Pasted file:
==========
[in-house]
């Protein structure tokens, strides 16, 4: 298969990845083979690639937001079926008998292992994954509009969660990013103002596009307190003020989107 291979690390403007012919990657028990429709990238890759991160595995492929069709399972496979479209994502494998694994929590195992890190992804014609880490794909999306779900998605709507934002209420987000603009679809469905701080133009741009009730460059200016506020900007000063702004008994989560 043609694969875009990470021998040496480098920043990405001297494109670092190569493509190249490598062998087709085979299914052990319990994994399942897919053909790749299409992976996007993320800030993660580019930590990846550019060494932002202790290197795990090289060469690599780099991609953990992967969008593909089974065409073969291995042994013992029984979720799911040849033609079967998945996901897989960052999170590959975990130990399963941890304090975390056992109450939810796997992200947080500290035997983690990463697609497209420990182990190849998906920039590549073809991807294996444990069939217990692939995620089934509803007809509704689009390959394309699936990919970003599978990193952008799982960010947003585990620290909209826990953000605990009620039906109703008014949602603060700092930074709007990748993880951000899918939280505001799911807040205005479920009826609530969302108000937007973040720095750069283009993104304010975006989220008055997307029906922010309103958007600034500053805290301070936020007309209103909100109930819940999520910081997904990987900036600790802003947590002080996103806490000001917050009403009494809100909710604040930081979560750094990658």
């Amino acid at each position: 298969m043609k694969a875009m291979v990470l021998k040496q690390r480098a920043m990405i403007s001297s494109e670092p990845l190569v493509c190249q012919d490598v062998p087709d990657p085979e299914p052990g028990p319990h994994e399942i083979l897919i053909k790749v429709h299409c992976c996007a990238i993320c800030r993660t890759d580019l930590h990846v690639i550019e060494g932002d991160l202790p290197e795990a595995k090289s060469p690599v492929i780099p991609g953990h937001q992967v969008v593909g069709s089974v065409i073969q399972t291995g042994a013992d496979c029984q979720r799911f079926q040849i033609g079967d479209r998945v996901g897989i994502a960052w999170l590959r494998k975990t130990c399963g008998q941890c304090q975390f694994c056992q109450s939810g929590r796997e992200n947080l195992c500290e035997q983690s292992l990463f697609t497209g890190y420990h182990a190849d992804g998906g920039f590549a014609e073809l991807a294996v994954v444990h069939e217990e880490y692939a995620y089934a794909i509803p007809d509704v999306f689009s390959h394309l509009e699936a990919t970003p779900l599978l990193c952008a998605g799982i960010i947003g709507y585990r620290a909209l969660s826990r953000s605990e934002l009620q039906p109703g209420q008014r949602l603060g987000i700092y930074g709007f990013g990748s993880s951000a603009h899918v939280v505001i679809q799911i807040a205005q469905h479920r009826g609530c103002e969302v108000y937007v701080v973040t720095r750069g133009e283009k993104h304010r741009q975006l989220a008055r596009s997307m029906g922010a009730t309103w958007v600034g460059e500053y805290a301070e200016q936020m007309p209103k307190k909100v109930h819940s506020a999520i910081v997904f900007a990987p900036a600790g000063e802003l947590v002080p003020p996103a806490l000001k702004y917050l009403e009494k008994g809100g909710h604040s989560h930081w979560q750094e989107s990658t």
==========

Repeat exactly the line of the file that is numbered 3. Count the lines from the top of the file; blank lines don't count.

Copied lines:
């Amino acid at each position: 298969m043609k694969a875009m291979v990470l021998k040496q690390r480098a920043m990405i403007s001297s494109e670092p990845l190569v493509c190249q012919d490598v062998p087709d990657p085979e299914p052990g028990p319990h994994e399942i083979l897919i053909k790749v429709h299409c992976c996007a990238i993320c800030r993660t890759d580019l930590h990846v690639i550019e060494g932002d991160l202790p290197e795990a595995k090289s060469p690599v492929i780099p991609g953990h937001q992967v969008v593909g069709s089974v065409i073969q399972t291995g042994a013992d496979c029984q979720r799911f079926q040849i033609g079967d479209r998945v996901g897989i994502a960052w999170l590959r494998k975990t130990c399963g008998q941890c304090q975390f694994c056992q109450s939810g929590r796997e992200n947080l195992c500290e035997q983690s292992l990463f697609t497209g890190y420990h182990a190849d992804g998906g920039f590549a014609e073809l991807a294996v994954v444990h069939e217990e880490y692939a995620y089934a794909i509803p007809d509704v999306f689009s390959h394309l509009e699936a990919t970003p779900l599978l990193c952008a998605g799982i960010i947003g709507y585990r620290a909209l969660s826990r953000s605990e934002l009620q039906p109703g209420q008014r949602l603060g987000i700092y930074g709007f990013g990748s993880s951000a603009h899918v939280v505001i679809q799911i807040a205005q469905h479920r009826g609530c103002e969302v108000y937007v701080v973040t720095r750069g133009e283009k993104h304010r741009q975006l989220a008055r596009s997307m029906g922010a009730t309103w958007v600034g460059e500053y805290a301070e200016q936020m007309p209103k307190k909100v109930h819940s506020a999520i910081v997904f900007a990987p900036a600790g000063e802003l947590v002080p003020p996103a806490l000001k702004y917050l009403e009494k008994g809100g909710h604040s989560h930081w979560q750094e989107s990658t």